Carnatic Region - Muslim Era

Muslim Era

Towards the close of the 17th century, the country was reduced by the armies of Aurangzeb, who in 1692 appointed Zulfikar Ali, Nawab of the Carnatic, with his seat at Arcot. Meanwhile, the Mahratta power had begun to develop; in 1677 Sivaji had suppressed the last remnants of the Vijayanagar power in Vellore, Gingee and Kurnool, while his brother Venkoji, who in 1674 had overthrown the Nayaks of Tanjavur, established in that city a dynasty which lasted for a century. The collapse of the Delhi power after the death of Aurangzeb produced further changes. The Nawab Saadet-Allah of Arcot (1710–1732) established his independence; his successor Dost Ali (1732–1740) conquered and annexed Madura in 1736, and his successors were confirmed in their position as Nawabs of the Carnatic by the Nizam of Hyderabad after that potentate had established his power in southern India. After the death of Nawab Mahommed Anwar-ud-din (1744–1749), the succession was disputed between Mahommed Ali and Husein Dost. In this quarrel, the French and English, then competing for influence in the Carnatic, took opposite sides. The victory of the British established Mahommed Ali in power over part of the Carnatic till his death in 1795. Meanwhile, however, the country had been exposed to other troubles. In 1741 Madura, which the Nawab Dost Ali (1732–1740) had added to his dominions in 1736 after the demise of the Nayaks of Madurai, was conquered by the Mahrattas; and in 1743 Hyder Ali of Mysore overran and ravaged the central Carnatic. The latter was re-conquered by the British, to whom Madura had fallen in 1758; and, finally, in 1801 all the possessions of the Nawab of the Carnatic were transferred to them by a treaty which stipulated that an annual revenue of several lakhs of pagodas should be reserved to the nawab, and that the British should undertake to support a sufficient civil and military force for the protection of the country and the collection of the revenue. On the death of the nawab in 1853, it was determined to put an end to the nominal sovereignty, a liberal establishment being provided for the family.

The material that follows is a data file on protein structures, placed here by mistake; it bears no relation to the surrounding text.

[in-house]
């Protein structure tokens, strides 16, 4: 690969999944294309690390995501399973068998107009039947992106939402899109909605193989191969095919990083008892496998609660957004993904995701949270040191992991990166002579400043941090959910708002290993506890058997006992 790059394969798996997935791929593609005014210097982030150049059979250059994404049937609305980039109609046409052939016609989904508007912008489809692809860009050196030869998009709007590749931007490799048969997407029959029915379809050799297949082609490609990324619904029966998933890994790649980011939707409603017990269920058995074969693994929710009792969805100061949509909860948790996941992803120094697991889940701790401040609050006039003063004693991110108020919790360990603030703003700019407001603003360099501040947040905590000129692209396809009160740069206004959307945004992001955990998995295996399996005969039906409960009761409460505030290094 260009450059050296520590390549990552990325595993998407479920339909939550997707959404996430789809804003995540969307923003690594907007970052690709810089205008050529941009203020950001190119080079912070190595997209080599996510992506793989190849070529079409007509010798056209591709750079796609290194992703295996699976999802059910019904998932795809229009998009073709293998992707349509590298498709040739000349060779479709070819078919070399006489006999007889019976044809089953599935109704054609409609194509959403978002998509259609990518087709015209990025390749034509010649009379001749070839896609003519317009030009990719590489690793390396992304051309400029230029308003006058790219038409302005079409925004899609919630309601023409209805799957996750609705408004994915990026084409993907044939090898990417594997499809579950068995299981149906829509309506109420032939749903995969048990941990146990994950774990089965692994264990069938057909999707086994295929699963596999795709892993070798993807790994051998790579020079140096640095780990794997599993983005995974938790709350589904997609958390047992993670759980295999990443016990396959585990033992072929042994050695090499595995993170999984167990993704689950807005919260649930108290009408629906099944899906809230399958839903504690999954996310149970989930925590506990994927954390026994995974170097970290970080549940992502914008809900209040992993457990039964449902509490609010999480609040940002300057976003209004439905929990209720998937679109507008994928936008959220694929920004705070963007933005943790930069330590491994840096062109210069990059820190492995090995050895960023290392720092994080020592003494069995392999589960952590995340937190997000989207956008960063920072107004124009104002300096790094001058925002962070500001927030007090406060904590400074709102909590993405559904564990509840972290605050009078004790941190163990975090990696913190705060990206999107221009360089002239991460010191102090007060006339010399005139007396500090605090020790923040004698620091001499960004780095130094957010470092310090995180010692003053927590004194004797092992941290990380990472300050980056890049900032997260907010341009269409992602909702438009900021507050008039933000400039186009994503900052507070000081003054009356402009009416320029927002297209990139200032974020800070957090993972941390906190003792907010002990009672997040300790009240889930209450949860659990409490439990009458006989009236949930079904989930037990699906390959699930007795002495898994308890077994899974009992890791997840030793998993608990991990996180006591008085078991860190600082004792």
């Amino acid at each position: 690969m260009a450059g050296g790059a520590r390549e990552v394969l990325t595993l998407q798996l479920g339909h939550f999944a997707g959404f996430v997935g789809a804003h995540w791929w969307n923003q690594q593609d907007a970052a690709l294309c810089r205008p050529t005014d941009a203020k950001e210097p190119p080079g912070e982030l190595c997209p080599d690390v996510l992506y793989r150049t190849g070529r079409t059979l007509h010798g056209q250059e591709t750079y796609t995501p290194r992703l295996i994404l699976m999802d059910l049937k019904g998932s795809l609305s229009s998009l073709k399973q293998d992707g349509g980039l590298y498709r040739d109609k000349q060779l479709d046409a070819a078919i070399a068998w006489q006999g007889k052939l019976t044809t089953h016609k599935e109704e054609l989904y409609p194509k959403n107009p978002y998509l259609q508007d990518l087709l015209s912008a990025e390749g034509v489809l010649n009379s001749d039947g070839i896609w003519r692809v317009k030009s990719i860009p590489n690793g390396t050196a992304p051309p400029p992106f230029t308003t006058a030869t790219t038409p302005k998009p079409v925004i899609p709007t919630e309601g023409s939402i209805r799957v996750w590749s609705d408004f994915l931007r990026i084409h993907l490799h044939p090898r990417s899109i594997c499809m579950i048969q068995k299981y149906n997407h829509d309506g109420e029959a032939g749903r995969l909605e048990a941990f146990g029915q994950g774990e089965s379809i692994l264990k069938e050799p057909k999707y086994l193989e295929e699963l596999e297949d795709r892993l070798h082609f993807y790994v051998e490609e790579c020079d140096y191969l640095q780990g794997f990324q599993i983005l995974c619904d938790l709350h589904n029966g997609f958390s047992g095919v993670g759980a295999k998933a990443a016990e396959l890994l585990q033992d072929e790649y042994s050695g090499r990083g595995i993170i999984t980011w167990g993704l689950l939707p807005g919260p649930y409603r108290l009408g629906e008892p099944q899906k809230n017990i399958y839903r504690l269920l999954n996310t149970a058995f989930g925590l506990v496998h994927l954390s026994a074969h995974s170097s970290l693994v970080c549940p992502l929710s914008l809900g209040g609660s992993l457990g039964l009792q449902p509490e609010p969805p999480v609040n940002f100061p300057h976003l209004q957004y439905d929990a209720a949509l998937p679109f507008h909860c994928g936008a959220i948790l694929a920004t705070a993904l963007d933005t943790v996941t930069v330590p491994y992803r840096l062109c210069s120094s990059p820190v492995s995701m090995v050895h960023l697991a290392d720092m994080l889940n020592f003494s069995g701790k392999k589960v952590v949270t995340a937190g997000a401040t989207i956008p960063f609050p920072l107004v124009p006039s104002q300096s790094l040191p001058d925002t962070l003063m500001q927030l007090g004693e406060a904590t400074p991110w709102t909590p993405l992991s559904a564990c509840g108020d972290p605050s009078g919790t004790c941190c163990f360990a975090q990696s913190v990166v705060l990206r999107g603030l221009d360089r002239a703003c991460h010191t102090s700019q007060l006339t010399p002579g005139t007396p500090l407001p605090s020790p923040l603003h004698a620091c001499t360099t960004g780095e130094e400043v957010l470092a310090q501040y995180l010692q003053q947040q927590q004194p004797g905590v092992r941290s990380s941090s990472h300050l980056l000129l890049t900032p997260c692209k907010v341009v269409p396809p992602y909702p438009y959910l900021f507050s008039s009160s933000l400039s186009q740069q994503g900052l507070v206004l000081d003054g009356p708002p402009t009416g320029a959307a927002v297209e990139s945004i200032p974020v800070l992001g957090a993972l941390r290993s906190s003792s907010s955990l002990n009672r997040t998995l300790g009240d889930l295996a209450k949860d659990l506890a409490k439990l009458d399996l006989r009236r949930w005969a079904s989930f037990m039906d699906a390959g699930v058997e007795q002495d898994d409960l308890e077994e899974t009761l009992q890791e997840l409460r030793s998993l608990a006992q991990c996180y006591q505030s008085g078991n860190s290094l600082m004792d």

The southern Carnatic, when it came into the possession of the British, was occupied by military chieftains called Poligars, who ruled over the country. Under British rule their forts and military establishments were destroyed.

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